How excessive endogenous money supply can contribute to global financial crises

  • Received June 24, 2021;
    Accepted July 30, 2021;
    Published August 4, 2021
  • Author(s)
  • DOI
    http://dx.doi.org/10.21511/bbs.16(3).2021.03
  • Article Info
    Volume 16 2021 , Issue #3, pp. 23-33
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Financial crises have become a challenge for sustainable growth, given the frequency and intensity of crisis shocks and their destructive consequences in recent decades. The paper aims to study how the endogenously generated excess money supply can contribute to global financial crises. The creation of money supply is examined from the perspective of the Quantity Theory of Money (QTM) and endogenous money, namely Horizontalism, Structuralism, and Modern Money Theory. Given that prices are not flexible in the short term, increased volatility in the money market prevents a short-term ready balance between money supply and output. The overall result of money supply accommodation can be unpredictable if monetary authorities and commercial banks do not pool their interests, and the money demand volatility becomes extremely high. The study of the correlation between money supply and output allowed distinguishing between neutral countries in the creation of extra liquid assets and countries that can be a potential trigger for excessive money supply volatility. Monitoring the dynamics of M3 and GDP showed that before the significant crisis periods of 1997–1998, 2007–2008, and 2019–2020, the growth of money supply was more than 8%. The established critical level confirms the potential contribution of endogenously created excess money supply to global financial crises.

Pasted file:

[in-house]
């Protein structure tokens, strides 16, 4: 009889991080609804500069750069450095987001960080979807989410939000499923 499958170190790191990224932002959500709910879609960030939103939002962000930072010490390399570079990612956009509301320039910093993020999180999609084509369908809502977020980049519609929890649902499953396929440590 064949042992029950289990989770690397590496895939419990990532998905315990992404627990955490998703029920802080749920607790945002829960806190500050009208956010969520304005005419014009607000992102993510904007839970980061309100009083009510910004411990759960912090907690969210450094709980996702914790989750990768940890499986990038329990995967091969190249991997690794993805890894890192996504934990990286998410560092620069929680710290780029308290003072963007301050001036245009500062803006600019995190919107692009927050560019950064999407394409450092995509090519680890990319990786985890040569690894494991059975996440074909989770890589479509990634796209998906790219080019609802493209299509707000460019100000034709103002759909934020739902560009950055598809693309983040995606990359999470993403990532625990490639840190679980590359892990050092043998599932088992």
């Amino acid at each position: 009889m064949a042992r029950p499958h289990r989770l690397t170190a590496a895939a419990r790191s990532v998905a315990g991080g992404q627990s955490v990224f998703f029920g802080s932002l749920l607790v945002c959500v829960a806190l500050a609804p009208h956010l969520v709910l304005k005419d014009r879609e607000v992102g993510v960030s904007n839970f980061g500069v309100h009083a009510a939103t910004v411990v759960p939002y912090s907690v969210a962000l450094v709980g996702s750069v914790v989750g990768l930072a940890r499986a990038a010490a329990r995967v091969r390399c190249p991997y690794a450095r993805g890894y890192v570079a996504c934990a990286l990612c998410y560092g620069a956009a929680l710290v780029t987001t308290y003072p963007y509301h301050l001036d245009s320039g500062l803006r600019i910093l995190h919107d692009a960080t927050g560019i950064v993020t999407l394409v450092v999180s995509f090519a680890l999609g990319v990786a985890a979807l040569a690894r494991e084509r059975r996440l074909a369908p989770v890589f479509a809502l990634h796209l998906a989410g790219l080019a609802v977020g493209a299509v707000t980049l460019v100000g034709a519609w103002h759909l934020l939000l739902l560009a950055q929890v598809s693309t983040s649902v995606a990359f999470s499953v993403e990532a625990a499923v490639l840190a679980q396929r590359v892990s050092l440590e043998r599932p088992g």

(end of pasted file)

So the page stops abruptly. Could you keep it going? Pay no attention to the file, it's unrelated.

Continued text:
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    • Figure 1. Demand, supply, and equilibrium in the money market
    • Figure 2. Correlation between money supply and output in real terms for several countries
    • Figure 3. Testing the critical level of money supply growth
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